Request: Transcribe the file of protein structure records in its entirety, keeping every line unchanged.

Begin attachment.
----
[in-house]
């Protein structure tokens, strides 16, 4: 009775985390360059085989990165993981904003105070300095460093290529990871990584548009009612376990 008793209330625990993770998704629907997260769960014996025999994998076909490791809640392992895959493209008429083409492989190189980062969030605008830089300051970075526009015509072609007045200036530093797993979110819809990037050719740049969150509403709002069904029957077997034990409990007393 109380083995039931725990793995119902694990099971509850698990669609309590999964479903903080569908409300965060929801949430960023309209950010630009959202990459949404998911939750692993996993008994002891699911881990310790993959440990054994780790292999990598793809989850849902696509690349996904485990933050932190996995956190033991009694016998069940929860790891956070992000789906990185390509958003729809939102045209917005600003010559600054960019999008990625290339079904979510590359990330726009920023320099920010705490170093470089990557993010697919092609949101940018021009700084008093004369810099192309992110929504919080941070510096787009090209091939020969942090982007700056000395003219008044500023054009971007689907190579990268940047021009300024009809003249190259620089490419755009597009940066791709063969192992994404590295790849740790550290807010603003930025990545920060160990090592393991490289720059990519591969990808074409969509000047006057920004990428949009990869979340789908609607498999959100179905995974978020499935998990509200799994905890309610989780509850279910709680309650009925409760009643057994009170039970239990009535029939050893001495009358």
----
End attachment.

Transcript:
[in-house]
């Protein structure tokens, strides 16, 4: 009775985390360059085989990165993981904003105070300095460093290529990871990584548009009612376990 008793209330625990993770998704629907997260769960014996025999994998076909490791809640392992895959493209008429083409492989190189980062969030605008830089300051970075526009015509072609007045200036530093797993979110819809990037050719740049969150509403709002069904029957077997034990409990007393 109380083995039931725990793995119902694990099971509850698990669609309590999964479903903080569908409300965060929801949430960023309209950010630009959202990459949404998911939750692993996993008994002891699911881990310790993959440990054994780790292999990598793809989850849902696509690349996904485990933050932190996995956190033991009694016998069940929860790891956070992000789906990185390509958003729809939102045209917005600003010559600054960019999008990625290339079904979510590359990330726009920023320099920010705490170093470089990557993010697919092609949101940018021009700084008093004369810099192309992110929504919080941070510096787009090209091939020969942090982007700056000395003219008044500023054009971007689907190579990268940047021009300024009809003249190259620089490419755009597009940066791709063969192992994404590295790849740790550290807010603003930025990545920060160990090592393991490289720059990519591969990808074409969509000047006057920004990428949009990869979340789908609607498999959100179905995974978020499935998990509200799994905890309610989780509850279910709680309650009925409760009643057994009170039970239990009535029939050893001495009358």